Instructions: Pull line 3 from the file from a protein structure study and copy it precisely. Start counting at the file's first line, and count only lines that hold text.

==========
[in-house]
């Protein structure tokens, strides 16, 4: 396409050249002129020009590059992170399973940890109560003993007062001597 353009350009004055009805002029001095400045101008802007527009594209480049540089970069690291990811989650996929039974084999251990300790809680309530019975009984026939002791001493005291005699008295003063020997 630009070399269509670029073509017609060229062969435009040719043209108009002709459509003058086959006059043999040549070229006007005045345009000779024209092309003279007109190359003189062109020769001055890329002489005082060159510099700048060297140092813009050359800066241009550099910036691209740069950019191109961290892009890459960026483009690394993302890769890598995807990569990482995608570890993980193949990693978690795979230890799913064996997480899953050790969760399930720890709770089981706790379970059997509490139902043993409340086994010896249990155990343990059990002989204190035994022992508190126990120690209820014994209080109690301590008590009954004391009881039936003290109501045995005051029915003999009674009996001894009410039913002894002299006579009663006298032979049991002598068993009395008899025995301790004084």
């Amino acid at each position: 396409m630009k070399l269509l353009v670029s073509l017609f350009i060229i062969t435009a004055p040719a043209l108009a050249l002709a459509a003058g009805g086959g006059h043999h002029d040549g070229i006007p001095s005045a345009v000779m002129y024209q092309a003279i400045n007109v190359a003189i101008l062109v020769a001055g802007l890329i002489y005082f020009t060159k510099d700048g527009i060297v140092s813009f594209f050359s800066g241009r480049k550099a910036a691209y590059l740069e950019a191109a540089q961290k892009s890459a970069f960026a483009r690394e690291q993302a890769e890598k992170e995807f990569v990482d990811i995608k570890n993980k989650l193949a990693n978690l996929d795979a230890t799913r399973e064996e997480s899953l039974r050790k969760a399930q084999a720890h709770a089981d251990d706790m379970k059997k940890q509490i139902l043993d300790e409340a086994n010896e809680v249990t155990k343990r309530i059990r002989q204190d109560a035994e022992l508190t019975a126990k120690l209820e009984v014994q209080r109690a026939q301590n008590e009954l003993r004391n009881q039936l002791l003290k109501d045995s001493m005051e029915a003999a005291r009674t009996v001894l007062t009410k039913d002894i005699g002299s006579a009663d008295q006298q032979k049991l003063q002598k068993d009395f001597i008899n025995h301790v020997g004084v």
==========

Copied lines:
């Amino acid at each position: 396409m630009k070399l269509l353009v670029s073509l017609f350009i060229i062969t435009a004055p040719a043209l108009a050249l002709a459509a003058g009805g086959g006059h043999h002029d040549g070229i006007p001095s005045a345009v000779m002129y024209q092309a003279i400045n007109v190359a003189i101008l062109v020769a001055g802007l890329i002489y005082f020009t060159k510099d700048g527009i060297v140092s813009f594209f050359s800066g241009r480049k550099a910036a691209y590059l740069e950019a191109a540089q961290k892009s890459a970069f960026a483009r690394e690291q993302a890769e890598k992170e995807f990569v990482d990811i995608k570890n993980k989650l193949a990693n978690l996929d795979a230890t799913r399973e064996e997480s899953l039974r050790k969760a399930q084999a720890h709770a089981d251990d706790m379970k059997k940890q509490i139902l043993d300790e409340a086994n010896e809680v249990t155990k343990r309530i059990r002989q204190d109560a035994e022992l508190t019975a126990k120690l209820e009984v014994q209080r109690a026939q301590n008590e009954l003993r004391n009881q039936l002791l003290k109501d045995s001493m005051e029915a003999a005291r009674t009996v001894l007062t009410k039913d002894i005699g002299s006579a009663d008295q006298q032979k049991l003063q002598k068993d009395f001597i008899n025995h301790v020997g004084v």